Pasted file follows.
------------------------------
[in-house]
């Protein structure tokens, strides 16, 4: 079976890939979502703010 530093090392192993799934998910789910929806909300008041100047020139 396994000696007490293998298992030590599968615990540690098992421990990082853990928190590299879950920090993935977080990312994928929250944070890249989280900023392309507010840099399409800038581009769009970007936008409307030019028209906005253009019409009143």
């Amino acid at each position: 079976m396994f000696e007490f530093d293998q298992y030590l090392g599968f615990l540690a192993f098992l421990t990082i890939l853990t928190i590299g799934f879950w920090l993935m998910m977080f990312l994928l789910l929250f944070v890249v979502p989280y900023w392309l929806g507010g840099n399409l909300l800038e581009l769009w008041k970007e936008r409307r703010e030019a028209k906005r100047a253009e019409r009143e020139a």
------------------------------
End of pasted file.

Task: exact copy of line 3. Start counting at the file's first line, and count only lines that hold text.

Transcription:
């Amino acid at each position: 079976m396994f000696e007490f530093d293998q298992y030590l090392g599968f615990l540690a192993f098992l421990t990082i890939l853990t928190i590299g799934f879950w920090l993935m998910m977080f990312l994928l789910l929250f944070v890249v979502p989280y900023w392309l929806g507010g840099n399409l909300l800038e581009l769009w008041k970007e936008r409307r703010e030019a028209k906005r100047a253009e019409r009143e020139a």